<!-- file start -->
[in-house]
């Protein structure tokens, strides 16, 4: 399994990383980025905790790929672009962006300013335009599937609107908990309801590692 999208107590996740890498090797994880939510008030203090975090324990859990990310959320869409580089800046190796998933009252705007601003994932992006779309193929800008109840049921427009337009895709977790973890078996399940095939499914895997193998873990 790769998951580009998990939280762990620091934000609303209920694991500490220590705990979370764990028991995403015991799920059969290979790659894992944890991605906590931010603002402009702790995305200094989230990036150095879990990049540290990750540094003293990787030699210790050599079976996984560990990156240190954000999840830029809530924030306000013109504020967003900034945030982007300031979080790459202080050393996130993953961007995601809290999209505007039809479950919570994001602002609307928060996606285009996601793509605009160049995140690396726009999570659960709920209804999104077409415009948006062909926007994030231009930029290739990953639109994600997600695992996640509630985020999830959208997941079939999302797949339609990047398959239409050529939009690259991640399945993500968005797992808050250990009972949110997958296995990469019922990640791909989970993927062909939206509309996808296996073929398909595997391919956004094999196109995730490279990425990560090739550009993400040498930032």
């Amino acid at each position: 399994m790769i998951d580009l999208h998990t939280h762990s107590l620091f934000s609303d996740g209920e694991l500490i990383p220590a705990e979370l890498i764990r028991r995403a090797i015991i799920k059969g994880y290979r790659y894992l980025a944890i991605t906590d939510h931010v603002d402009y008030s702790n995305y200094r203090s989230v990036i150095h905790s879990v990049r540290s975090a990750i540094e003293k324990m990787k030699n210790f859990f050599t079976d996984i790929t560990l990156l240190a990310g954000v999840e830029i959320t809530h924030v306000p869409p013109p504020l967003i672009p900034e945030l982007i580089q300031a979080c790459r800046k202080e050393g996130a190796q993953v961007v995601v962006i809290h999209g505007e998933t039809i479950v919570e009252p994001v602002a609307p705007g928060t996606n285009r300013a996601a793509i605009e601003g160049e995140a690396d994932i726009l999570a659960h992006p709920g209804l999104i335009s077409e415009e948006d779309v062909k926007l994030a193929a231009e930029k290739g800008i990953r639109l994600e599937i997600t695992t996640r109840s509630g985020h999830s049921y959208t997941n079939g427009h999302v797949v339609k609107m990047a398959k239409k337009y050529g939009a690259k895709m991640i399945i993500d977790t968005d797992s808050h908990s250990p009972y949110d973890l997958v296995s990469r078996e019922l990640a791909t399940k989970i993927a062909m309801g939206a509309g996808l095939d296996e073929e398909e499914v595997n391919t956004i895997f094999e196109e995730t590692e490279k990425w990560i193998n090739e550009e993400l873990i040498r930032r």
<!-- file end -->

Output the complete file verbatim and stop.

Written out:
[in-house]
């Protein structure tokens, strides 16, 4: 399994990383980025905790790929672009962006300013335009599937609107908990309801590692 999208107590996740890498090797994880939510008030203090975090324990859990990310959320869409580089800046190796998933009252705007601003994932992006779309193929800008109840049921427009337009895709977790973890078996399940095939499914895997193998873990 790769998951580009998990939280762990620091934000609303209920694991500490220590705990979370764990028991995403015991799920059969290979790659894992944890991605906590931010603002402009702790995305200094989230990036150095879990990049540290990750540094003293990787030699210790050599079976996984560990990156240190954000999840830029809530924030306000013109504020967003900034945030982007300031979080790459202080050393996130993953961007995601809290999209505007039809479950919570994001602002609307928060996606285009996601793509605009160049995140690396726009999570659960709920209804999104077409415009948006062909926007994030231009930029290739990953639109994600997600695992996640509630985020999830959208997941079939999302797949339609990047398959239409050529939009690259991640399945993500968005797992808050250990009972949110997958296995990469019922990640791909989970993927062909939206509309996808296996073929398909595997391919956004094999196109995730490279990425990560090739550009993400040498930032």
């Amino acid at each position: 399994m790769i998951d580009l999208h998990t939280h762990s107590l620091f934000s609303d996740g209920e694991l500490i990383p220590a705990e979370l890498i764990r028991r995403a090797i015991i799920k059969g994880y290979r790659y894992l980025a944890i991605t906590d939510h931010v603002d402009y008030s702790n995305y200094r203090s989230v990036i150095h905790s879990v990049r540290s975090a990750i540094e003293k324990m990787k030699n210790f859990f050599t079976d996984i790929t560990l990156l240190a990310g954000v999840e830029i959320t809530h924030v306000p869409p013109p504020l967003i672009p900034e945030l982007i580089q300031a979080c790459r800046k202080e050393g996130a190796q993953v961007v995601v962006i809290h999209g505007e998933t039809i479950v919570e009252p994001v602002a609307p705007g928060t996606n285009r300013a996601a793509i605009e601003g160049e995140a690396d994932i726009l999570a659960h992006p709920g209804l999104i335009s077409e415009e948006d779309v062909k926007l994030a193929a231009e930029k290739g800008i990953r639109l994600e599937i997600t695992t996640r109840s509630g985020h999830s049921y959208t997941n079939g427009h999302v797949v339609k609107m990047a398959k239409k337009y050529g939009a690259k895709m991640i399945i993500d977790t968005d797992s808050h908990s250990p009972y949110d973890l997958v296995s990469r078996e019922l990640a791909t399940k989970i993927a062909m309801g939206a509309g996808l095939d296996e073929e398909e499914v595997n391919t956004i895997f094999e196109e995730t590692e490279k990425w990560i193998n090739e550009e993400l873990i040498r930032r």